The Fight over E-learning courses

girl in front of a computer screen


In an era when parents can’t get their kids to put down their electronic devices and get off the internet, observers could be forgiven for asking why the Ontario Government’s new requirement for two mandatory e-learning high school courses has become so controversial.

When you consider that the average student may take some 20-plus courses during their four years of high school, how is a requirement that two of them be on-line, a draconian reform? And the Globe and Mail has reported that 58,000 students already took an on-line course in 2017-18 and that enrolment is climbing by 17 per cent a year.

When you consider that technology skills are a must in today’s job market and that many university and college courses are available on-line, when text books now are only available on-line, complete with on-line discussion group options, when many workplace professional development courses (including some for teachers) are completed on-line, why are some parents and teacher unions so opposed?

But this is education in Ontario and a rational discussion about such things seems virtually impossible when teacher unions and governments (of all political stripes) sit down to bargain.

So what is all the fuss about?

One can understand why teacher unions take a dim view of an initiative that could mean fewer teachers.  And parents can be forgiven for worrying about how their kids will be guided or supervised for such a course.  A well-motivated student with good study habits taking a subject they like is probably fine, but what about a student that is struggling, one that needs more supervision or support?

Two other factors complicate the issue.  Less than half a dozen U.S. states have mandatory e-learning requirements and evidence appears mixed as to their success.  Teacher unions like to point to the problems experienced by Alabama, but Michigan’s outcome data demonstrates that such courses can be successfully used with proper design, supervision and student support.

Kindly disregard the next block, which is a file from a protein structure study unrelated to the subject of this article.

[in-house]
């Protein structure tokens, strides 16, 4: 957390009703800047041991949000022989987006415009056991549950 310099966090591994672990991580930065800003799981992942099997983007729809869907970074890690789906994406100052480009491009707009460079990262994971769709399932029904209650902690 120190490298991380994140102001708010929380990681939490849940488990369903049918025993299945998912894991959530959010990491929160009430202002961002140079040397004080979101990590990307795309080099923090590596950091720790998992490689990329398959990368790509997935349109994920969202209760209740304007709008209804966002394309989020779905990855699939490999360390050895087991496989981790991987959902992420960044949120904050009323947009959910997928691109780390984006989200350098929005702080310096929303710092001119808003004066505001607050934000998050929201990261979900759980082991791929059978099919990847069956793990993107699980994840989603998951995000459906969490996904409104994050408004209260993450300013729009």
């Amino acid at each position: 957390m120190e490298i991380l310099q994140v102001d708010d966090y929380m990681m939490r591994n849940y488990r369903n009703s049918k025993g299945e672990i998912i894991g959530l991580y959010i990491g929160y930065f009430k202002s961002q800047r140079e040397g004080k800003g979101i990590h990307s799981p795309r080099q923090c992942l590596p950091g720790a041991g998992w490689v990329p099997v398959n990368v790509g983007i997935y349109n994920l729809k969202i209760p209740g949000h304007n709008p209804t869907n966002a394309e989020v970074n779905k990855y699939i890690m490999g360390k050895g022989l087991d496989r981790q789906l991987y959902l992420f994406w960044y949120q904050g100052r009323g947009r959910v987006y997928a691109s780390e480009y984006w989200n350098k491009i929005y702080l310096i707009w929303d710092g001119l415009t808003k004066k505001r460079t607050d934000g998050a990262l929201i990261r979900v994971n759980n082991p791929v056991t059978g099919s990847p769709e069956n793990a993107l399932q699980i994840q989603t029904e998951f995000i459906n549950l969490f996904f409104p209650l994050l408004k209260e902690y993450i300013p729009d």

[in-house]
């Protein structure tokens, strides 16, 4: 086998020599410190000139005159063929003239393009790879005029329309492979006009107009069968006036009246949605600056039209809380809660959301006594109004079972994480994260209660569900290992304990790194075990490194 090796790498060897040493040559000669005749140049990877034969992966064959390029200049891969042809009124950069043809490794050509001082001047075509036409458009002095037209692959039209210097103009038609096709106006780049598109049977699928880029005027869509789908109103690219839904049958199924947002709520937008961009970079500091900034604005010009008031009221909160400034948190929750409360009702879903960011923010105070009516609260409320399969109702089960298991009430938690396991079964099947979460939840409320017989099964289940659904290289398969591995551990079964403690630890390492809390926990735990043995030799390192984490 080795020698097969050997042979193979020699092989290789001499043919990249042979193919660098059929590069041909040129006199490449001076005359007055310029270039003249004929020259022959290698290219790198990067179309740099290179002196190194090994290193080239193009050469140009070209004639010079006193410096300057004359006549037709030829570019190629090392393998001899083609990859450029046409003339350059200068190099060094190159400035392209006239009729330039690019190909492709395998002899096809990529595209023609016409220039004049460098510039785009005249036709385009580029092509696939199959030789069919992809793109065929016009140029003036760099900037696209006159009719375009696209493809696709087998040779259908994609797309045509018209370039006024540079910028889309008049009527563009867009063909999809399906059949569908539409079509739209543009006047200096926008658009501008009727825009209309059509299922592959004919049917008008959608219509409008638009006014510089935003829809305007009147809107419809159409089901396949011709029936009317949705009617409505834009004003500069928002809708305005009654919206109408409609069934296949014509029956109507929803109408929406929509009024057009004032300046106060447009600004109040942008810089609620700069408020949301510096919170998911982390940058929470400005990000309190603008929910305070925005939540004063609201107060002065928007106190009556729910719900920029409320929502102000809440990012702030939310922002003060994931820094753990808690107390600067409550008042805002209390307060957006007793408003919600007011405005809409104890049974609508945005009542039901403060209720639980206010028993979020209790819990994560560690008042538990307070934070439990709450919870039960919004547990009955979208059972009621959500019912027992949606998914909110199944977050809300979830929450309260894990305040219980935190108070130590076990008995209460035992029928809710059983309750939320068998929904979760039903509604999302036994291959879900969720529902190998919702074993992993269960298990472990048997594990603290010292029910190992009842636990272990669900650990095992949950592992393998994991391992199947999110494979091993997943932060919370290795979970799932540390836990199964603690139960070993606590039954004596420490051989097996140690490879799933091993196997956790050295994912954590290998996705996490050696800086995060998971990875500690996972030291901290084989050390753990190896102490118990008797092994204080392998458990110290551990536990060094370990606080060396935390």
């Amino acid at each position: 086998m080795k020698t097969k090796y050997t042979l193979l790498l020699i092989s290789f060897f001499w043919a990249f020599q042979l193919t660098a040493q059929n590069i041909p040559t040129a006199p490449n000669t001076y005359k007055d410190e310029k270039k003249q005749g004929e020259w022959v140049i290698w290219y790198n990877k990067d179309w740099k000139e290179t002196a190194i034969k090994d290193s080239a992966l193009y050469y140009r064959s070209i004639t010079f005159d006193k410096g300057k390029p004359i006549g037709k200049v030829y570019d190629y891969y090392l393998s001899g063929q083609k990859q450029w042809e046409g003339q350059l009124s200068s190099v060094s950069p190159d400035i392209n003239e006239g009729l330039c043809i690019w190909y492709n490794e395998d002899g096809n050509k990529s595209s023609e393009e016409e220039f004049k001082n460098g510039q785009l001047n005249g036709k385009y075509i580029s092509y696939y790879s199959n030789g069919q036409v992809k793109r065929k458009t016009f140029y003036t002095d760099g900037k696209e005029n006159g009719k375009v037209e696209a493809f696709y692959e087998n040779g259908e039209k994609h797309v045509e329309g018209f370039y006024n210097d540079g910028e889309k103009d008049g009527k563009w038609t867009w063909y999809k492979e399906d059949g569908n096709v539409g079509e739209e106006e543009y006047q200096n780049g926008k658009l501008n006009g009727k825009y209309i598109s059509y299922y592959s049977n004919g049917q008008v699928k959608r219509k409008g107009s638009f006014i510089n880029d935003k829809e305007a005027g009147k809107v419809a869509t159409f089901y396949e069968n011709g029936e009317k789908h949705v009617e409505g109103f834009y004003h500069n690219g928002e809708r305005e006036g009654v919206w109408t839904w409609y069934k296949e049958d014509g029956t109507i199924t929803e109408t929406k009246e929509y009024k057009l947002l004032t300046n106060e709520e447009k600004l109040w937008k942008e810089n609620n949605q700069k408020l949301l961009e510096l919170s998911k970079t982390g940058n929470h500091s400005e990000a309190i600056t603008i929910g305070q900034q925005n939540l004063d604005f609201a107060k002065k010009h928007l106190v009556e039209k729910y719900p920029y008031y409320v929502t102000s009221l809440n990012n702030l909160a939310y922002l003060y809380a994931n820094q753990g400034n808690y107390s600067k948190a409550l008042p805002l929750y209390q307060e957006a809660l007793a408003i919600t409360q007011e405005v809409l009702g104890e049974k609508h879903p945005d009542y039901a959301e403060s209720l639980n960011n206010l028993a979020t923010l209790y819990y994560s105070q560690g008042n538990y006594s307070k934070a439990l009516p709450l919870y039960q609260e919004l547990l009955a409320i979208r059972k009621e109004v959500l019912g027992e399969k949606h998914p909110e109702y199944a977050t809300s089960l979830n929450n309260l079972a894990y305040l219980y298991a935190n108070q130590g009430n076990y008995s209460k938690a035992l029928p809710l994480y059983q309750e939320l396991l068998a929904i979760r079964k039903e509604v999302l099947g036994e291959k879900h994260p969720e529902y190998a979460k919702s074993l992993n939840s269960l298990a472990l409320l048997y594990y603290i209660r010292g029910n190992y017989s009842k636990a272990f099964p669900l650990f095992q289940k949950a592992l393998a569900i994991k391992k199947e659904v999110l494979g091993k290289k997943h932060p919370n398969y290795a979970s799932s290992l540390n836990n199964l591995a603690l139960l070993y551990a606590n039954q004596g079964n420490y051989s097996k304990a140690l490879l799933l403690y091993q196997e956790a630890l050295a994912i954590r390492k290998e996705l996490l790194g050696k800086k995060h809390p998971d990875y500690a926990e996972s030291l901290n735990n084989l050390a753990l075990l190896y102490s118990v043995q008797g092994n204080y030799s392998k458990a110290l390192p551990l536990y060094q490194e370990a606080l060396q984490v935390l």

Part of the challenge in judging the wisdom of this initiative is that there are few public details about how it will be implemented.  Governments often get caught in this trap – announce a major reform with implementation details to be worked out in consultation and they are criticized for not enough information.  Announce a fully developed initiative and stakeholders complain that their views were not sought.

In this case, the government says such details will be worked out in consultation with parents and with teacher unions at the bargaining table.  But in the meantime, in the highly-charged atmosphere that is Ontario’s education sector these days, the lack of detail is fuelling fears that the cost-conscious Tories intend to use the courses only as a way to cut costs, not to improve student outcomes.

The situation was not helped by leaked documents that seemed to indicate the government saw the development of such courses by Ontario educators as a potential way to raise funds by selling the curriculum contents.

As teacher strikes continue over pay and benefits, class size and the hiring authority of principals, let’s hope that mandatory e-learning courses don’t get tossed under the bus.  In today’s increasingly competitive job market, it’s clear success requires students with a high degree of technology proficiency. If well-designed and appropriately resourced on-line courses help get us to that goal, they should be supported.


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